Director Alex Hammer on Expecting Amy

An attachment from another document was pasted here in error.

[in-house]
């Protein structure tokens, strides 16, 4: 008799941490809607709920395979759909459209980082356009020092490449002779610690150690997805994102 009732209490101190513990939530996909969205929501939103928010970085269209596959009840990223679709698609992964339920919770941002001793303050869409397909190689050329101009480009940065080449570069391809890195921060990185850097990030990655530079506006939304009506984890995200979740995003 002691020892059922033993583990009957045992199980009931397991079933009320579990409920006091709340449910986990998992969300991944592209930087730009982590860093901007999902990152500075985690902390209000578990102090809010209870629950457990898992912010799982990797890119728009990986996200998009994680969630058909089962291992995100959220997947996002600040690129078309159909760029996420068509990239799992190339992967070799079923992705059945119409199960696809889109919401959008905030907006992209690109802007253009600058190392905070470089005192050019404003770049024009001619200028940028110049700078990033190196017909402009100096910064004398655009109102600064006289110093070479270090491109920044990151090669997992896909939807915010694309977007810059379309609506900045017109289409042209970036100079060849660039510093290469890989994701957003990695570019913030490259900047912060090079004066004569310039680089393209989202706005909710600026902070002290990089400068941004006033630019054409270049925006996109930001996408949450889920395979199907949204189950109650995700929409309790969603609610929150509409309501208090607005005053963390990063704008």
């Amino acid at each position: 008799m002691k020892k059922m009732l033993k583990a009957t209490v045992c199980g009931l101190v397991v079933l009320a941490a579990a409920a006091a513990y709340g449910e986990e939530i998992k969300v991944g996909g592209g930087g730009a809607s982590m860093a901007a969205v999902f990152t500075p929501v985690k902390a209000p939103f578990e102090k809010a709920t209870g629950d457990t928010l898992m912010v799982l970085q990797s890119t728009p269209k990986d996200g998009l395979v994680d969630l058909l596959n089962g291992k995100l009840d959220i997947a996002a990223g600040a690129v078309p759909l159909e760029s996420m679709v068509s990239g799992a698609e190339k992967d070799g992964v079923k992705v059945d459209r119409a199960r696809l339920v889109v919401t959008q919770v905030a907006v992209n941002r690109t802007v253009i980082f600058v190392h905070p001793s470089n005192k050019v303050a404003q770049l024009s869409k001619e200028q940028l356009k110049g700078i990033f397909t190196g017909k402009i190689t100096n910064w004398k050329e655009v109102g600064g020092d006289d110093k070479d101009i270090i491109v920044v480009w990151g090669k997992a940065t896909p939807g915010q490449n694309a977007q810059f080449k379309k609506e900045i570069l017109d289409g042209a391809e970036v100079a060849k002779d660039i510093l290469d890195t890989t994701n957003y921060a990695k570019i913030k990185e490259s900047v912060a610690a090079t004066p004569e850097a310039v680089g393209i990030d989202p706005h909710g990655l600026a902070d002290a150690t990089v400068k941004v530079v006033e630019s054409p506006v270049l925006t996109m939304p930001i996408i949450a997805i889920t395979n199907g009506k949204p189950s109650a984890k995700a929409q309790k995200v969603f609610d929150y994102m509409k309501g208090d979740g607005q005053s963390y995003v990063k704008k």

This weekend showcase with an interview with Alex Hamer. He directed and edited, expecting Amy the new, many docuseries comedian Amy Schumer, who went on tour after learning that she was pregnant. You join Amy and her husband, chef Chris Fischer. From the beginning of her rocky pregnancy to the birth, all as she travels across the country, making others laugh. She's very funny, but what I thought we were going to see was, you know Comedy on stage. It would be like a Chris Rock special or Dave Sopel special, but it's not so much being funny on stage. Is it her being a person who's funny on and offstage but you're mostly looking at her backstage and in her personal life, right? Yeah, I mean, it starts with her creating are developing a special that you want to film them along the way she finds out that she's pregnant while she's on a 40 city tour, So it's always a curveball and like trying to develop her stand up special when she's working on on the road. And and increasingly becoming more and more pregnant, becoming sick because of that, because, uh, lucky symptoms coming from that she goes through a very difficult pregnancy. She cannot keep food down. And sometimes in the toilet minutes before she goes on to stage and Can you and seems to kill on stage, right? I mean, you were there was her comedy Good every night. Yeah, I think later on in the theories talked about like she can always perform regardless of how she feels, because it's something that you kind of drop into. And it all looks like spend. Ah, how you're feeling because you're in a different zone and become very clear with a lot of performers I think go to got to. Yeah, I turned it on. You know, I thought that was one of the more interesting observations about it, she said. You sometimes forget What you're doing is making people happy. What you do is we could hear them laughing. You go. Okay, that's working. Or maybe that's not working. And then you refine your your act as you work your way through, Say, a tour. But it's not like you're going up there. Philanthropic Lee trying to make people happy, It's a job you're doing. You're doing it as well as you can. Oh, and by the way people laugh when you do your job. Well, that's part of my citizens. Isn't that fascinating? Yeah, I think that a lot of people who you know is it is work. Any kind of entertainment is a lot of work to really home here on your craft and instruments. Forget like what you're bringing to an autumn because you're so focused on making something perfect. Not to name drop because I can't but only recently talked to Barry Manilow. Barry Manilow had a new album coming out this year, and he and the New York Times he and I talked about this, he said. I don't have fun. When I'm up there. I'm trying to deliver something. And I'm always cognizant of how I'm doing. And when I'm done if you enjoyed it, I'm happy about that. But, um I enjoying the music up there the way you are. No, I'm working on my job. Yeah, work. Really? And this was shot with a smartphone or smartphones. Is that right? On. It was a combination of like, basically whatever they could get their hands on a lot of really personal footage from her husband, Chris, and then they brought on somebody that he's been working with on tour forever. Market special price You shot a large portion of it as well. Interviews backstage and in their home, So the Knicks of all types of Snap and grab type stuff. And it kind of worked for

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